Pipis may contain toxins due to algal bloom
COMMERCIAL fishing for pipis and other shellfish at South Ballina Beach has been closed because of an algal bloom off the coast.
Recent sampling has shown high levels of potentially toxic species of algae and the presence of Diarrhetic Shellfish Toxin.
The Department of Primary Industries is also reminding recreational fishers that it is still illegal to take pipis from beaches to eat, or to remove them more than 50m from the high tide mark.
The long-standing closure was in place because pipis may contain toxins due to the natural algal blooms.
Algal blooms can occur anywhere along the coast and are normally the result of the upwelling of nutrient rich deep ocean water onto the continental shelf, and can often be seen after rainfall events in estuaries and in river mouths.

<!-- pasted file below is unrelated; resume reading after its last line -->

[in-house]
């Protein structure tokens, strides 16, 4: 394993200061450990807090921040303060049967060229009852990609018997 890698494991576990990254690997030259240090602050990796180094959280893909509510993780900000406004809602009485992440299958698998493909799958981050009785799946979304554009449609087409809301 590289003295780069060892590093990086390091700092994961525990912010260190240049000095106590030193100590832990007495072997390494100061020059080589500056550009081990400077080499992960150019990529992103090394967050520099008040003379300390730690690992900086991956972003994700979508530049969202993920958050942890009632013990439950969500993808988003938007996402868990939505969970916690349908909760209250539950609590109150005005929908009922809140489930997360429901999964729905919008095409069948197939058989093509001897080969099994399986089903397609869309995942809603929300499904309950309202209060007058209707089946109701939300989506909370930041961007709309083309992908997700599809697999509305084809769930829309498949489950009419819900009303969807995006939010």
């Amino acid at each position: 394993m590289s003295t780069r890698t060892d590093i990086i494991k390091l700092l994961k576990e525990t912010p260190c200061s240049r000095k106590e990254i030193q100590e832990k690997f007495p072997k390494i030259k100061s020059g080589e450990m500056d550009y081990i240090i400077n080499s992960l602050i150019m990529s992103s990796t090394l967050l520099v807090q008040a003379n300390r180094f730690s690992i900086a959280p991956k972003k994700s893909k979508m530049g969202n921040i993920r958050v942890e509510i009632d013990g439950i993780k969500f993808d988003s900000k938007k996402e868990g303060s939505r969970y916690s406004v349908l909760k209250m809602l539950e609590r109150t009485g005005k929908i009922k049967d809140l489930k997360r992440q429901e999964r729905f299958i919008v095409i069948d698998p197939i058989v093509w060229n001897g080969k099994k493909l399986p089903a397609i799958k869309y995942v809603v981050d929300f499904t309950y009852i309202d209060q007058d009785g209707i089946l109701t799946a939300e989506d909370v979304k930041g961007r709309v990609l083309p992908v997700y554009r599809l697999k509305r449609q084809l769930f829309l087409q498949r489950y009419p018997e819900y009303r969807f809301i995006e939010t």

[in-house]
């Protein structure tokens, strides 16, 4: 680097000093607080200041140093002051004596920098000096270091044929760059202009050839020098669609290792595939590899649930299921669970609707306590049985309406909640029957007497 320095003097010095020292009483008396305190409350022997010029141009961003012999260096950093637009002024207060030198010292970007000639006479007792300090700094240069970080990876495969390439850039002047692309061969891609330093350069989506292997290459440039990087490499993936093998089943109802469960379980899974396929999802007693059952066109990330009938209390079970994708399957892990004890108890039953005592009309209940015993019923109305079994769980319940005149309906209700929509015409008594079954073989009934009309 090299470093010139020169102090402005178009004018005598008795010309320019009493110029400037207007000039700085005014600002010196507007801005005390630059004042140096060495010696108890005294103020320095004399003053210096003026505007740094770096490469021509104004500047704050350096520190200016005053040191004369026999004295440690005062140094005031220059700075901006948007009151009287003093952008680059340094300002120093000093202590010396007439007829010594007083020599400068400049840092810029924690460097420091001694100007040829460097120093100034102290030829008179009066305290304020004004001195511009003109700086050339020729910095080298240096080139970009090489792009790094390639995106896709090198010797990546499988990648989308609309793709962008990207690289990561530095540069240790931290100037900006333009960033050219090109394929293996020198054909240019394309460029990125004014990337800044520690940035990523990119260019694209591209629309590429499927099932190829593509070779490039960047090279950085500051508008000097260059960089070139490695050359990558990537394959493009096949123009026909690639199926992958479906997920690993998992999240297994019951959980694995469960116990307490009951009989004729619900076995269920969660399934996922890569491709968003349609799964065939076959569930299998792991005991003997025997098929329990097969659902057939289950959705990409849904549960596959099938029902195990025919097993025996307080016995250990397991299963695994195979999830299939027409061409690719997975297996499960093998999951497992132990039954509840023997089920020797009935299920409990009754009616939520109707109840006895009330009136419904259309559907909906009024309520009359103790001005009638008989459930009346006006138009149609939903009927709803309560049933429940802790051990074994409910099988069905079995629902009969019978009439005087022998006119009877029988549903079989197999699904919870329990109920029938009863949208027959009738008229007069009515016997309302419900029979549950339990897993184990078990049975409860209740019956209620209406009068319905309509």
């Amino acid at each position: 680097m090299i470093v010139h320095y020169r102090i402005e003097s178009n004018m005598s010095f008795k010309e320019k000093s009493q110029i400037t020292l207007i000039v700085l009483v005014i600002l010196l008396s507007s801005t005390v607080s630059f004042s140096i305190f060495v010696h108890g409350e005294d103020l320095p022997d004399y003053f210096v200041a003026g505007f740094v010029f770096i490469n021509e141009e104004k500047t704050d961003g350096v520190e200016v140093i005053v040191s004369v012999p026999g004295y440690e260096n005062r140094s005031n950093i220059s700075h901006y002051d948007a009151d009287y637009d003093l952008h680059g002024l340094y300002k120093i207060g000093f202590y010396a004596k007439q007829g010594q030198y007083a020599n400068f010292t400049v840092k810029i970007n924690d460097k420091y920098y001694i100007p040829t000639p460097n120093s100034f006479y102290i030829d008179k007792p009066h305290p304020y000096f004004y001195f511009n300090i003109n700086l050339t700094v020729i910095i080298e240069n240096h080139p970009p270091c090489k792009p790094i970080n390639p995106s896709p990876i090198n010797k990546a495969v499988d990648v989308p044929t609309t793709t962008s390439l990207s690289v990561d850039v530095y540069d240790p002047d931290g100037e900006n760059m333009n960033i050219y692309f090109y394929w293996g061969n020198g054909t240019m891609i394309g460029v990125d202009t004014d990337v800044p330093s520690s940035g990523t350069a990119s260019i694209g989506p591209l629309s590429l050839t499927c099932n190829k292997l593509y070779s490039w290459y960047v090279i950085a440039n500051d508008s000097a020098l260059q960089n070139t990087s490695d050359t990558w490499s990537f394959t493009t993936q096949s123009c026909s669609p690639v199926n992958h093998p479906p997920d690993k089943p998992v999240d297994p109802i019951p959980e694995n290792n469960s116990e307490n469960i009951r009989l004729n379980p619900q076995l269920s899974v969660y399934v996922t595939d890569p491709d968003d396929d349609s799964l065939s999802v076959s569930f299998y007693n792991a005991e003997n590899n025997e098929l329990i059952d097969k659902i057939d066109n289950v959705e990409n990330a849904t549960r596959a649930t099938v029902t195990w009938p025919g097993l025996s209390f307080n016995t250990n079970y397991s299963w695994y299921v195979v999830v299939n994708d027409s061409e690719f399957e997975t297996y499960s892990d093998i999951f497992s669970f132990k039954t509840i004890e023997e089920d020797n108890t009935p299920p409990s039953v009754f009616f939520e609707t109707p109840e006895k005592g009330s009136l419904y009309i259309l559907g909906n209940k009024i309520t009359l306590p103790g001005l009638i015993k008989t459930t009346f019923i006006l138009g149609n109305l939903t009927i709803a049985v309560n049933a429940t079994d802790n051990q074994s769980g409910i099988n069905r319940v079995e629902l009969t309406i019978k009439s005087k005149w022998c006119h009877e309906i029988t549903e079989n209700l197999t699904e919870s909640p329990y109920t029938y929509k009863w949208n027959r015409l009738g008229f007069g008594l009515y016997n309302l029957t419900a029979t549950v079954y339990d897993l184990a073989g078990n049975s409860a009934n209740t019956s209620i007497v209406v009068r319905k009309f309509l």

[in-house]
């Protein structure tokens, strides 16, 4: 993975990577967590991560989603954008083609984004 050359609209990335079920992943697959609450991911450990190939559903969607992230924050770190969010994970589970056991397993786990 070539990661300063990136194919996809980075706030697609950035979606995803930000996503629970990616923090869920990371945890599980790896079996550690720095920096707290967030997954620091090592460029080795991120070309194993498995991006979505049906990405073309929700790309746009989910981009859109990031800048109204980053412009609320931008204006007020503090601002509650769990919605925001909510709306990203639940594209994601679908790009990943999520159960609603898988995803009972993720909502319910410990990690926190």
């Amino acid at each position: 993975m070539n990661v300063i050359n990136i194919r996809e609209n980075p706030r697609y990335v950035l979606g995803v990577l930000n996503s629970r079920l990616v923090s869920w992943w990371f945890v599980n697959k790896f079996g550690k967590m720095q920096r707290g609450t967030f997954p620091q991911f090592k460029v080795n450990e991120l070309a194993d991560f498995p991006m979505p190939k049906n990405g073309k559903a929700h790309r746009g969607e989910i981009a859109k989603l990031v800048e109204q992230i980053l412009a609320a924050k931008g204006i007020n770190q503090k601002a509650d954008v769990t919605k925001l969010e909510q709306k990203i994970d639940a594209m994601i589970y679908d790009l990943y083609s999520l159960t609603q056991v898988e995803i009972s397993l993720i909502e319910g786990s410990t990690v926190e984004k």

The toxins can make people very ill and cooking does not destroy the toxins.
Pipis should not be taken by individuals for human consumption and should be used for bait only.
The NSW Food Authority advises that all shellfish purchased through commercial seafood outlets are not affected, because shellfish producers have now stopped harvesting in the affected area.
It is recommended only eating shellfish harvested under a recognised commercial program.